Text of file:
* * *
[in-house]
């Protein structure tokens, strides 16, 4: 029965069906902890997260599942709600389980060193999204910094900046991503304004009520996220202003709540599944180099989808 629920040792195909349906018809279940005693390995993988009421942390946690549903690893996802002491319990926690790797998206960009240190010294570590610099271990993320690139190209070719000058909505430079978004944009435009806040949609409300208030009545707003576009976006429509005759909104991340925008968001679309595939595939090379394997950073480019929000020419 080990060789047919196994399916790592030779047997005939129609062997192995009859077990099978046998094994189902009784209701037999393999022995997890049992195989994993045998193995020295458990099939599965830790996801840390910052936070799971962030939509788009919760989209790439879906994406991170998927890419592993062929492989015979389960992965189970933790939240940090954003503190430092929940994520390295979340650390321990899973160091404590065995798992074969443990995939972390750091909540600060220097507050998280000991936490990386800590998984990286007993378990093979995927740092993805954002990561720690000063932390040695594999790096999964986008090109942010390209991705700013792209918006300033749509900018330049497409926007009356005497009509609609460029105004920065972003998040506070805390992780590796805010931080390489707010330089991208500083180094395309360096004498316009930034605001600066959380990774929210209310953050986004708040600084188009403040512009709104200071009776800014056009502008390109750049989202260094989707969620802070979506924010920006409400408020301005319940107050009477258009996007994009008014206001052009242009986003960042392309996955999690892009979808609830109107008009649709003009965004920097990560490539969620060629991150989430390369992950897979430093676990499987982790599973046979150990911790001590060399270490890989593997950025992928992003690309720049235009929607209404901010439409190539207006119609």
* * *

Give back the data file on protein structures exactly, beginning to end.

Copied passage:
[in-house]
């Protein structure tokens, strides 16, 4: 029965069906902890997260599942709600389980060193999204910094900046991503304004009520996220202003709540599944180099989808 629920040792195909349906018809279940005693390995993988009421942390946690549903690893996802002491319990926690790797998206960009240190010294570590610099271990993320690139190209070719000058909505430079978004944009435009806040949609409300208030009545707003576009976006429509005759909104991340925008968001679309595939595939090379394997950073480019929000020419 080990060789047919196994399916790592030779047997005939129609062997192995009859077990099978046998094994189902009784209701037999393999022995997890049992195989994993045998193995020295458990099939599965830790996801840390910052936070799971962030939509788009919760989209790439879906994406991170998927890419592993062929492989015979389960992965189970933790939240940090954003503190430092929940994520390295979340650390321990899973160091404590065995798992074969443990995939972390750091909540600060220097507050998280000991936490990386800590998984990286007993378990093979995927740092993805954002990561720690000063932390040695594999790096999964986008090109942010390209991705700013792209918006300033749509900018330049497409926007009356005497009509609609460029105004920065972003998040506070805390992780590796805010931080390489707010330089991208500083180094395309360096004498316009930034605001600066959380990774929210209310953050986004708040600084188009403040512009709104200071009776800014056009502008390109750049989202260094989707969620802070979506924010920006409400408020301005319940107050009477258009996007994009008014206001052009242009986003960042392309996955999690892009979808609830109107008009649709003009965004920097990560490539969620060629991150989430390369992950897979430093676990499987982790599973046979150990911790001590060399270490890989593997950025992928992003690309720049235009929607209404901010439409190539207006119609």